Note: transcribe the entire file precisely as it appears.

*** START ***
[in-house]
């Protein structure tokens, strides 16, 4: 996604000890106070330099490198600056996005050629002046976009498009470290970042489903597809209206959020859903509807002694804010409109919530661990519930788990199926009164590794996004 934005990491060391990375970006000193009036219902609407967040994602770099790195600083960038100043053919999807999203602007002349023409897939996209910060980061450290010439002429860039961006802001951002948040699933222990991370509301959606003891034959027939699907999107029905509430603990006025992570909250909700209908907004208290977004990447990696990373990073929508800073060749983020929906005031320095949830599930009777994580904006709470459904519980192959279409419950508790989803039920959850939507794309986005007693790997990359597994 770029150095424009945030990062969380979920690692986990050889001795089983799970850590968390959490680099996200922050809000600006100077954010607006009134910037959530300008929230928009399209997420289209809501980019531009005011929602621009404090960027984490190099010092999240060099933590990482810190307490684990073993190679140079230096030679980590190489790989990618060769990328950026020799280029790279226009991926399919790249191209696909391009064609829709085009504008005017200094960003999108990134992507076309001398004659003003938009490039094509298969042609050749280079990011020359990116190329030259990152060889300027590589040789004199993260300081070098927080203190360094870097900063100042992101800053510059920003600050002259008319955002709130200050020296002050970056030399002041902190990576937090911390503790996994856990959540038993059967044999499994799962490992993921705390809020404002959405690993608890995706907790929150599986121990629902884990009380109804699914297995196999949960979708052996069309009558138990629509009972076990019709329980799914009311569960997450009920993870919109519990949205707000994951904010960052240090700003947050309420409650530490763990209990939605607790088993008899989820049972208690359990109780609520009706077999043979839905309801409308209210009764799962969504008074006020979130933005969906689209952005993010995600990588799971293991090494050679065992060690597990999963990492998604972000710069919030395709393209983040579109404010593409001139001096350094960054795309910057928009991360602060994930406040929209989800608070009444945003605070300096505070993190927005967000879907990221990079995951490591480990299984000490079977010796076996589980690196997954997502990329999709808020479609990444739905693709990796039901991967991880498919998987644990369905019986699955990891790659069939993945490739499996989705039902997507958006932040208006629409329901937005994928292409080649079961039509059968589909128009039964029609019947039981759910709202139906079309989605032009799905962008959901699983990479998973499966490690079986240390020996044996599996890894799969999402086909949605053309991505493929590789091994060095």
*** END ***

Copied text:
[in-house]
């Protein structure tokens, strides 16, 4: 996604000890106070330099490198600056996005050629002046976009498009470290970042489903597809209206959020859903509807002694804010409109919530661990519930788990199926009164590794996004 934005990491060391990375970006000193009036219902609407967040994602770099790195600083960038100043053919999807999203602007002349023409897939996209910060980061450290010439002429860039961006802001951002948040699933222990991370509301959606003891034959027939699907999107029905509430603990006025992570909250909700209908907004208290977004990447990696990373990073929508800073060749983020929906005031320095949830599930009777994580904006709470459904519980192959279409419950508790989803039920959850939507794309986005007693790997990359597994 770029150095424009945030990062969380979920690692986990050889001795089983799970850590968390959490680099996200922050809000600006100077954010607006009134910037959530300008929230928009399209997420289209809501980019531009005011929602621009404090960027984490190099010092999240060099933590990482810190307490684990073993190679140079230096030679980590190489790989990618060769990328950026020799280029790279226009991926399919790249191209696909391009064609829709085009504008005017200094960003999108990134992507076309001398004659003003938009490039094509298969042609050749280079990011020359990116190329030259990152060889300027590589040789004199993260300081070098927080203190360094870097900063100042992101800053510059920003600050002259008319955002709130200050020296002050970056030399002041902190990576937090911390503790996994856990959540038993059967044999499994799962490992993921705390809020404002959405690993608890995706907790929150599986121990629902884990009380109804699914297995196999949960979708052996069309009558138990629509009972076990019709329980799914009311569960997450009920993870919109519990949205707000994951904010960052240090700003947050309420409650530490763990209990939605607790088993008899989820049972208690359990109780609520009706077999043979839905309801409308209210009764799962969504008074006020979130933005969906689209952005993010995600990588799971293991090494050679065992060690597990999963990492998604972000710069919030395709393209983040579109404010593409001139001096350094960054795309910057928009991360602060994930406040929209989800608070009444945003605070300096505070993190927005967000879907990221990079995951490591480990299984000490079977010796076996589980690196997954997502990329999709808020479609990444739905693709990796039901991967991880498919998987644990369905019986699955990891790659069939993945490739499996989705039902997507958006932040208006629409329901937005994928292409080649079961039509059968589909128009039964029609019947039981759910709202139906079309989605032009799905962008959901699983990479998973499966490690079986240390020996044996599996890894799969999402086909949605053309991505493929590789091994060095």